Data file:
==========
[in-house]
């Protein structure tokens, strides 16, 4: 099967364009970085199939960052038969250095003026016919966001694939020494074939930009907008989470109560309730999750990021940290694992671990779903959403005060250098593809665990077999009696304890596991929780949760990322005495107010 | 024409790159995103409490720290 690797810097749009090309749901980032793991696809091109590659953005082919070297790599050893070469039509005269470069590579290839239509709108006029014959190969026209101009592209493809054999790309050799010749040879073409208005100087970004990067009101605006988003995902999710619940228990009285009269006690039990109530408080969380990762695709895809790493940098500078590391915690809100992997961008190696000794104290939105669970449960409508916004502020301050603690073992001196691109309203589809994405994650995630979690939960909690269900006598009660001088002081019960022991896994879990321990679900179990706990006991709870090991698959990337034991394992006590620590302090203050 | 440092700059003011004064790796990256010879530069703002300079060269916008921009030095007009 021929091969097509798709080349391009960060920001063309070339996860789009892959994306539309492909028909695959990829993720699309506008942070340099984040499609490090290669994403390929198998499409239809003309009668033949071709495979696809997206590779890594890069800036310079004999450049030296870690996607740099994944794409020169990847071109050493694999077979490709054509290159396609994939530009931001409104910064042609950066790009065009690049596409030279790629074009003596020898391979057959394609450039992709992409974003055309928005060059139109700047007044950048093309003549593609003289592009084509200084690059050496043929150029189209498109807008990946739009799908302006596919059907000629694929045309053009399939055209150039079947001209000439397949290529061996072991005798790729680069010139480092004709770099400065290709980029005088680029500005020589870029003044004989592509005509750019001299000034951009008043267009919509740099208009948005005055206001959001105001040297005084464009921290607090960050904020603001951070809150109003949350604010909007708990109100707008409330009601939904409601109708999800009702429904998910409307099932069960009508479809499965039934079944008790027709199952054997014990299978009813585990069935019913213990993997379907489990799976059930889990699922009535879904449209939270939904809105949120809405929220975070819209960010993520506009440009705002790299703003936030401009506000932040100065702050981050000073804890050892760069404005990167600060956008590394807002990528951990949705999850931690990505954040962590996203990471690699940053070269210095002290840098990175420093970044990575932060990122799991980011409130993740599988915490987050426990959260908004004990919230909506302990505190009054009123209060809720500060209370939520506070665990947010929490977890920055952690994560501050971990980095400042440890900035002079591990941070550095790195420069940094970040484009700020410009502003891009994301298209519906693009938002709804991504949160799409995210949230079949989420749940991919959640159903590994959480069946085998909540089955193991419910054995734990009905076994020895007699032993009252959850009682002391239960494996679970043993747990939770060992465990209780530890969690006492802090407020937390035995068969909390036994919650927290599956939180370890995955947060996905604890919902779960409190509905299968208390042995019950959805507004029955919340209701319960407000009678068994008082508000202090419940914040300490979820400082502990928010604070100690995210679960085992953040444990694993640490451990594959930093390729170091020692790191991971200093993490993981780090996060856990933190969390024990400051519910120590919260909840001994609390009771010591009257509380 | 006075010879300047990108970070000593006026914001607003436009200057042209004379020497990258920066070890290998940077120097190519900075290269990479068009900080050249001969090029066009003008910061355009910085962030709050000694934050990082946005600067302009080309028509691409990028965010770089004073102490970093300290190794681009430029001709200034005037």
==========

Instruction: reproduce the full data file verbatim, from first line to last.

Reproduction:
[in-house]
């Protein structure tokens, strides 16, 4: 099967364009970085199939960052038969250095003026016919966001694939020494074939930009907008989470109560309730999750990021940290694992671990779903959403005060250098593809665990077999009696304890596991929780949760990322005495107010 | 024409790159995103409490720290 690797810097749009090309749901980032793991696809091109590659953005082919070297790599050893070469039509005269470069590579290839239509709108006029014959190969026209101009592209493809054999790309050799010749040879073409208005100087970004990067009101605006988003995902999710619940228990009285009269006690039990109530408080969380990762695709895809790493940098500078590391915690809100992997961008190696000794104290939105669970449960409508916004502020301050603690073992001196691109309203589809994405994650995630979690939960909690269900006598009660001088002081019960022991896994879990321990679900179990706990006991709870090991698959990337034991394992006590620590302090203050 | 440092700059003011004064790796990256010879530069703002300079060269916008921009030095007009 021929091969097509798709080349391009960060920001063309070339996860789009892959994306539309492909028909695959990829993720699309506008942070340099984040499609490090290669994403390929198998499409239809003309009668033949071709495979696809997206590779890594890069800036310079004999450049030296870690996607740099994944794409020169990847071109050493694999077979490709054509290159396609994939530009931001409104910064042609950066790009065009690049596409030279790629074009003596020898391979057959394609450039992709992409974003055309928005060059139109700047007044950048093309003549593609003289592009084509200084690059050496043929150029189209498109807008990946739009799908302006596919059907000629694929045309053009399939055209150039079947001209000439397949290529061996072991005798790729680069010139480092004709770099400065290709980029005088680029500005020589870029003044004989592509005509750019001299000034951009008043267009919509740099208009948005005055206001959001105001040297005084464009921290607090960050904020603001951070809150109003949350604010909007708990109100707008409330009601939904409601109708999800009702429904998910409307099932069960009508479809499965039934079944008790027709199952054997014990299978009813585990069935019913213990993997379907489990799976059930889990699922009535879904449209939270939904809105949120809405929220975070819209960010993520506009440009705002790299703003936030401009506000932040100065702050981050000073804890050892760069404005990167600060956008590394807002990528951990949705999850931690990505954040962590996203990471690699940053070269210095002290840098990175420093970044990575932060990122799991980011409130993740599988915490987050426990959260908004004990919230909506302990505190009054009123209060809720500060209370939520506070665990947010929490977890920055952690994560501050971990980095400042440890900035002079591990941070550095790195420069940094970040484009700020410009502003891009994301298209519906693009938002709804991504949160799409995210949230079949989420749940991919959640159903590994959480069946085998909540089955193991419910054995734990009905076994020895007699032993009252959850009682002391239960494996679970043993747990939770060992465990209780530890969690006492802090407020937390035995068969909390036994919650927290599956939180370890995955947060996905604890919902779960409190509905299968208390042995019950959805507004029955919340209701319960407000009678068994008082508000202090419940914040300490979820400082502990928010604070100690995210679960085992953040444990694993640490451990594959930093390729170091020692790191991971200093993490993981780090996060856990933190969390024990400051519910120590919260909840001994609390009771010591009257509380 | 006075010879300047990108970070000593006026914001607003436009200057042209004379020497990258920066070890290998940077120097190519900075290269990479068009900080050249001969090029066009003008910061355009910085962030709050000694934050990082946005600067302009080309028509691409990028965010770089004073102490970093300290190794681009430029001709200034005037």